Considering the travel and tourism sector’s competitive spirit in rapidly adopting leading global trends, the UAE continues to be one of the most attractive destinations in the world, with Dubai and Abu Dhabi the most visited places in 2018. Dubai’s overall visitors reached 15.9 million and Abu Dhabi’s a total of 5 million hotel guests.
In fact, research reveal international tourists visiting the country are expected to grow up to 25.5 million between 2017-22 based on a 4.3 per cent compound annual growth rate.
The wellness mantra
One major shift is travellers’ deepening preference for self-fulfillment and meaning. “Purposeful travel” or “transformational journeys” are serving the needs of this increasing number of enthusiasts. With UAE’s tourism industry valued at $36 billion, wellness tourism accounts for 12-13 per cent.
Younger travelers are more aware of the importance of taking healthier food choices, as well as consuming within environmentally sustainable practices. New luxury leisure seekers would want to spend time doing healthier activities and some moments of solitude and relaxation.
These trends bode well for those offering spaces for yoga and meditation. Adventure trips and nature explorations also continue to be among global trends and UAE’s mountains and desert regions have become the new nesting ground for travelers.
Experience is everything for today’s travelers and luxury hospitality is successfully meeting the needs of travelers seeking higher levels of personalization and unique indulgences exclusive to them. UAE’s unique propositions have been notable considering the options for discerning travelers seeking for new experiences within a desert environment. Interestingly, in Dubai, luxury five-star and four-star hotels take up 34 and 25 per cent of the emirate’s total inventory.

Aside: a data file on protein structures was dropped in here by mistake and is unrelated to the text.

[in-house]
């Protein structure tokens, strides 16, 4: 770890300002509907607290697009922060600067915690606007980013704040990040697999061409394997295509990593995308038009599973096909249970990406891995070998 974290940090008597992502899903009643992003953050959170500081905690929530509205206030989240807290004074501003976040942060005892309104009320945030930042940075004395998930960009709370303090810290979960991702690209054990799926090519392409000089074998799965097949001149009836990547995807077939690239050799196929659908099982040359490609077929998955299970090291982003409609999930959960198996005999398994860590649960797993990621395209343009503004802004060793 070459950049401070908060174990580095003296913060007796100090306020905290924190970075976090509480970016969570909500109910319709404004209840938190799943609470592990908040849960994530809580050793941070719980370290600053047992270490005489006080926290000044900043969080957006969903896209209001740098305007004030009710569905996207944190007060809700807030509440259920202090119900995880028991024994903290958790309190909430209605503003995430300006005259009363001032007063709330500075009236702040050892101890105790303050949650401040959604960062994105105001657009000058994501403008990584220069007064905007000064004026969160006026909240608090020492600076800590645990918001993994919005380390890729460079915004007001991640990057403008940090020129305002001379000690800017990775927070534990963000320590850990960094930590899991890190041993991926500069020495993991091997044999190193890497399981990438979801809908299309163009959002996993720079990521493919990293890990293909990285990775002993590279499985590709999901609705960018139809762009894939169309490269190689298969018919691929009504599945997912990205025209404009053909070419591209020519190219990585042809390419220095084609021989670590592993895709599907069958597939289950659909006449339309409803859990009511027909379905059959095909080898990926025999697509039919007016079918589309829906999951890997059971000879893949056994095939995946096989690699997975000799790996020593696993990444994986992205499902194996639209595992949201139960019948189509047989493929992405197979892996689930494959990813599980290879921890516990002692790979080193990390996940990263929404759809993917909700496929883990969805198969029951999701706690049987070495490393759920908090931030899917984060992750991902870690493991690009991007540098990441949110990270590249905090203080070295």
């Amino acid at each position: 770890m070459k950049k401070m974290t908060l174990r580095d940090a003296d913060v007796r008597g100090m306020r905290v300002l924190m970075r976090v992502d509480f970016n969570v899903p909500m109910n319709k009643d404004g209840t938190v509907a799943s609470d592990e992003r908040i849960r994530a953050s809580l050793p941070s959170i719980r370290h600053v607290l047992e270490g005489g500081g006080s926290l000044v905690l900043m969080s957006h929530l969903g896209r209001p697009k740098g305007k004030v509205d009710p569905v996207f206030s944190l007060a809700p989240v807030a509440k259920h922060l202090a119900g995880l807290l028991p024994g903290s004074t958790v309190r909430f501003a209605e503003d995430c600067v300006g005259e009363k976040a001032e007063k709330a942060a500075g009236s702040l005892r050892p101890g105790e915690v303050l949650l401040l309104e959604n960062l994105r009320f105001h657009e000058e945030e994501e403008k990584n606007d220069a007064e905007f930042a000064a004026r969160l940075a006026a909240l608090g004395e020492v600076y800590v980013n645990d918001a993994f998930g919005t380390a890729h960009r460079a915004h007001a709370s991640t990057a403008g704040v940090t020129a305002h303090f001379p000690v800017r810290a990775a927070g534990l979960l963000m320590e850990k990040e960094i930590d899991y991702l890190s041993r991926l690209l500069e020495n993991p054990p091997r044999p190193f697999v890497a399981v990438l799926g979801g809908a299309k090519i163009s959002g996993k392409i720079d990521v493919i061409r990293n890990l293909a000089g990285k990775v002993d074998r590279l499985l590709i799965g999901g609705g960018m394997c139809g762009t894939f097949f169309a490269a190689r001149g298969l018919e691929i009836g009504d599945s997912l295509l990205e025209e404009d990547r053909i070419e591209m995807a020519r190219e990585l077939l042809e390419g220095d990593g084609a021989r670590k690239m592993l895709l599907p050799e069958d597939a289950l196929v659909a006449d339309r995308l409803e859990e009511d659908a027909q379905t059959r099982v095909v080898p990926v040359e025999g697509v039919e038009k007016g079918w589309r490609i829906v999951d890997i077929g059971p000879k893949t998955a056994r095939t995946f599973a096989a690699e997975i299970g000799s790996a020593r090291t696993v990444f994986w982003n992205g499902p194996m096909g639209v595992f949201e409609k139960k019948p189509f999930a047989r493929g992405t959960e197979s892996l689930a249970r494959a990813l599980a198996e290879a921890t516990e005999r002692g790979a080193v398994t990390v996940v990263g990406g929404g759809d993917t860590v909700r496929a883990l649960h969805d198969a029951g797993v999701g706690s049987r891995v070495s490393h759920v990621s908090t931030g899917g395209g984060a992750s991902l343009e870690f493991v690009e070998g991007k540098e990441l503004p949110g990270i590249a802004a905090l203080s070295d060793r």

Other services that are on top of luxury seekers’ list include specific seat numbers on planes to hotel rooms, or certain types of cars for rent to Instagram-mable spots in table settings when dining. The UAE’s high level of engagement and focus on innovation puts the tourism sector in the best position to serve this growing segment.
Disruptive technologies continue to be among the main features that will define hospitality services. Recognition technology, robots, chatbots, A.I., internet-connected thermostats, lighting controls, virtual reality and augmented reality are all on the way.
Blockchain, for instance, can help facilitate transactions that can serve as a “digital wallet” and increase efficiency for organized team activities (OTAs). It also adds value to security through availability of personal information as well as access to service payments incurred in room usage.
In addition, mobile technology also offers new trends in hospitality allowing for mobile check-ins and access to a variety of guest services including digital room keys.
Different ways to manage
International hotel companies have started to offer franchising of their brands, easing on the traditional management contract approach. The development of “soft” brands, on the other hand, is set to provide hotels with the opportunity to offer new brand names while retaining its identity and character.
However, the more interesting trend that is already expanding globally is the “Oyo model”, which started as a hotel aggregator, following the business model of Uber where OYO operators provide rooms with standardized quality and price from selected partners. This has now shifted to a franchise model where they no longer lease rooms from hotels but ask the hotel partners to operate them as a franchise.
We have also seen the emergence of food and beverage partnerships between hotel operators and F&B outlets. Hotels operating their own food and beverage outlets are often not the best rated venue for dining among guests.
In the UAE, the licensing laws require that the average hotel has far more F&B outlets than is customary in other parts of the world. The core business of a hotel is selling rooms and there is a clear trend towards outsourcing and partnering with F&B experts rather than developing in-house.
The UAE is facing two of its largest sources of tourists in Asia, China and India, both are economic giants with growing number of middle-class travellers wanting to experience the world. Report shows that in 2020, approximately 140 million Chinese tourists will travel outside China. Indications are already visible that these visitors see the UAE as a viable destination.
The number of tourists from India also continue to grow, as increasing number of Indians with disposable incomes see the UAE as the easiest option for foreign travel considering its proximity and historical ties to the country.
Overall, the hospitality sector is well in line with the nation’s ambition to stay on top of the global tourism map as the most popular and best destination for leisure and travel in the world.
Low Ping is CEO of Eagle Hills.